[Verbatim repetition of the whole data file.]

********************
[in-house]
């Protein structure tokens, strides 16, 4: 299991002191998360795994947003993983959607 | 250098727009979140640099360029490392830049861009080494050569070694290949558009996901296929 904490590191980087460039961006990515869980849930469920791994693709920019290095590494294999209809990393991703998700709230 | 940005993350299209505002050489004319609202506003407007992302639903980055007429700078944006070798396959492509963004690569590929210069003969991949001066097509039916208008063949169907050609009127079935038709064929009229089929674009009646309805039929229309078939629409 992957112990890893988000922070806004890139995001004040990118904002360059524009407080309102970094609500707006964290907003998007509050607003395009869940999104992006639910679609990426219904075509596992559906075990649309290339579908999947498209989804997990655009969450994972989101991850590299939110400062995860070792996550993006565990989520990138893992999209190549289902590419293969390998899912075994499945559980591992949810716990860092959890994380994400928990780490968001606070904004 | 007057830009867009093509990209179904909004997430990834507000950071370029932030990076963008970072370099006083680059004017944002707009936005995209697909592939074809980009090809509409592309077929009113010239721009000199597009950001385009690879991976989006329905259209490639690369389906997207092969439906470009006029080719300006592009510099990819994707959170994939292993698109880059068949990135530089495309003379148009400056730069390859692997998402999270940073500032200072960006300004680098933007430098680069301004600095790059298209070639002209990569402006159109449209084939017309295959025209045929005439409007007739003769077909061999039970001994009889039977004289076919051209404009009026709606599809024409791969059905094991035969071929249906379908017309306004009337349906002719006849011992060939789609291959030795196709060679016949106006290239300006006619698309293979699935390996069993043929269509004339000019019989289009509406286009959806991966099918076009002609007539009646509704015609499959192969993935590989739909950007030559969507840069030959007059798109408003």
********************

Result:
[in-house]
């Protein structure tokens, strides 16, 4: 299991002191998360795994947003993983959607 | 250098727009979140640099360029490392830049861009080494050569070694290949558009996901296929 904490590191980087460039961006990515869980849930469920791994693709920019290095590494294999209809990393991703998700709230 | 940005993350299209505002050489004319609202506003407007992302639903980055007429700078944006070798396959492509963004690569590929210069003969991949001066097509039916208008063949169907050609009127079935038709064929009229089929674009009646309805039929229309078939629409 992957112990890893988000922070806004890139995001004040990118904002360059524009407080309102970094609500707006964290907003998007509050607003395009869940999104992006639910679609990426219904075509596992559906075990649309290339579908999947498209989804997990655009969450994972989101991850590299939110400062995860070792996550993006565990989520990138893992999209190549289902590419293969390998899912075994499945559980591992949810716990860092959890994380994400928990780490968001606070904004 | 007057830009867009093509990209179904909004997430990834507000950071370029932030990076963008970072370099006083680059004017944002707009936005995209697909592939074809980009090809509409592309077929009113010239721009000199597009950001385009690879991976989006329905259209490639690369389906997207092969439906470009006029080719300006592009510099990819994707959170994939292993698109880059068949990135530089495309003379148009400056730069390859692997998402999270940073500032200072960006300004680098933007430098680069301004600095790059298209070639002209990569402006159109449209084939017309295959025209045929005439409007007739003769077909061999039970001994009889039977004289076919051209404009009026709606599809024409791969059905094991035969071929249906379908017309306004009337349906002719006849011992060939789609291959030795196709060679016949106006290239300006006619698309293979699935390996069993043929269509004339000019019989289009509406286009959806991966099918076009002609007539009646509704015609499959192969993935590989739909950007030559969507840069030959007059798109408003």